“We keep being told that they have answers but they are keeping us waiting.”

Meanwhile, Katie Quilligan, another of the impacted parents, said they “want to know who signed off on this and why.”

Her baby boy, James, died two days after he was born prematurely at CUMH in January 2020.

She only found out what had happened to James’s organs after his passing the night before the incineration story broke on RTÉ Investigates.

“It was heartbreaking and we were clueless about what to do next,” she said.

I didn’t sleep for two weeks, just trying to process what we had learned. I was ringing the hospital and my own doctors trying to get answers, and we’re still waiting for answers.

“I don’t think I’ll be able to fully accept or process what happened until we get those answers.”

She said that waiting “is like going through the grieving process all over again” and that “the HSE is letting us down – the parents who are involved in this, and 18 babies”.

When the revelations were made on the RTÉ programme, the HSE vowed to have an independent review. However, the parents say they are still waiting for the report.

Katie said they were first told they would have answers by last November.

“But November has come and gone, and we are well passed it now and we are still waiting for answers,” she said.

“The first draft is ready but we’ve been told that the HSE is under legal advice not to give it to us.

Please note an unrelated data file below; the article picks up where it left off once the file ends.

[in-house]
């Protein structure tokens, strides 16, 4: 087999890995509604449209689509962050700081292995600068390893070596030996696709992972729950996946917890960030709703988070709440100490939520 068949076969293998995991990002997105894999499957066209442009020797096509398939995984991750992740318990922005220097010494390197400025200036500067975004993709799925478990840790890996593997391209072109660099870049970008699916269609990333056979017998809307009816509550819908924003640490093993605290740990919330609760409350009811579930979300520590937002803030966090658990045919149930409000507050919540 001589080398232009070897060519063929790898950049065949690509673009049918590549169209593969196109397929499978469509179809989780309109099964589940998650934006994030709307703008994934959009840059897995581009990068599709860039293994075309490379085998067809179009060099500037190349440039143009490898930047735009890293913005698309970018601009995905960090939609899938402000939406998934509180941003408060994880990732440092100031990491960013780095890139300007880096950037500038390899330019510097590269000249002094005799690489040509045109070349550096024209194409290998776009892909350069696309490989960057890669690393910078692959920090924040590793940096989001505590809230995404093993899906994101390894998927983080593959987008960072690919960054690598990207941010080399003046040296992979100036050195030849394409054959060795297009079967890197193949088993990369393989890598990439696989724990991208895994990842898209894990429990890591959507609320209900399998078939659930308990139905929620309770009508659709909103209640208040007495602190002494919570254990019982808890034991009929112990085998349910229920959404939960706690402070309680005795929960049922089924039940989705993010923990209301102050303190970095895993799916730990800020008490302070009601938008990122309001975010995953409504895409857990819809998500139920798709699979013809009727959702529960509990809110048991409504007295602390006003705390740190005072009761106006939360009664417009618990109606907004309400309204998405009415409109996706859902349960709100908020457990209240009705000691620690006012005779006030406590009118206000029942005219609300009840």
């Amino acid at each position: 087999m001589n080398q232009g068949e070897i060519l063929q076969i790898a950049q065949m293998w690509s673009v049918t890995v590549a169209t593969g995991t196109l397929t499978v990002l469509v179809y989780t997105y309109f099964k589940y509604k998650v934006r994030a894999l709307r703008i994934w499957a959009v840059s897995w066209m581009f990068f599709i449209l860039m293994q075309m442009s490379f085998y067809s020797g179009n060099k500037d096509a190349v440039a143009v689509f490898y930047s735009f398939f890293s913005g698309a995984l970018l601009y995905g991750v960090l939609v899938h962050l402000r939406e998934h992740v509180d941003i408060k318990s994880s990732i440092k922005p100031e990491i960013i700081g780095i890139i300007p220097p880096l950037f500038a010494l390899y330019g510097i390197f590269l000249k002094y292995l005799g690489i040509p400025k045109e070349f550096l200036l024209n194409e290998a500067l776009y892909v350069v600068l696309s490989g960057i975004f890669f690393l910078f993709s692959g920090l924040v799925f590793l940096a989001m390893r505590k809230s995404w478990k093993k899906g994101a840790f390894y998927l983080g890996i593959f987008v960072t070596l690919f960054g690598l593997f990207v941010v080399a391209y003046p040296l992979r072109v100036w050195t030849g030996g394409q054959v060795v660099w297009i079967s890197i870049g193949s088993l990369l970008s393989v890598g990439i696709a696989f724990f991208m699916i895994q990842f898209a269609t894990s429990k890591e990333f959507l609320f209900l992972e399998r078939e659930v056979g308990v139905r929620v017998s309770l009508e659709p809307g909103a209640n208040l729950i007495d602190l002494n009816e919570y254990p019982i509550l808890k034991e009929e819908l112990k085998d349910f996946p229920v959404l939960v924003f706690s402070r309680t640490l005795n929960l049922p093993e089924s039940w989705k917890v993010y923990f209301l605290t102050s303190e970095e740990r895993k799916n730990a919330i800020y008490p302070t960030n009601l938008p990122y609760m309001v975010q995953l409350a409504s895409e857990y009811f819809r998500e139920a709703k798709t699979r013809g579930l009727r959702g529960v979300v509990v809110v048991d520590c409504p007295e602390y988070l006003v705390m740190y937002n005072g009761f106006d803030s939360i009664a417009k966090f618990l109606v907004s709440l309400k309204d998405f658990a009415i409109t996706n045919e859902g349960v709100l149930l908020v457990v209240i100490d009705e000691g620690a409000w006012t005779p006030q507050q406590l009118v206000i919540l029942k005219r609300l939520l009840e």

“The fact that it’s even gone to legal advice is worrying. What have they found, what’s going to come out? They should just tell us what happened,” she said.

“This has caused a lot of depression and anxiety, but I am now driven to get the answers for my son’s sake.

“And until we get them, I’m not going to be quiet. I want my baby’s voice heard and the rest of the babies too.”

Another impacted parent Sarah Jane Connolly said she wants answers for her little girl Nora.

“We all do. She can’t stand up for herself, she’s not here,” she said.

In a statement, the South/Southwest Hospital group said the external review commissioned by the hospital is ongoing.

“The review team has and continues to maintain regular contact with the families who participated in the review,” the statement said.

“Once completed the final report will be shared with all relevant stakeholders including the families involved.”

It said it would be “inappropriate to comment while the external expert review, which was commissioned by CUH is underway”.

“Equally CUH must respect the confidential nature of patient information and cannot make public comment or provide details associated with same.”

Olivia Kelleher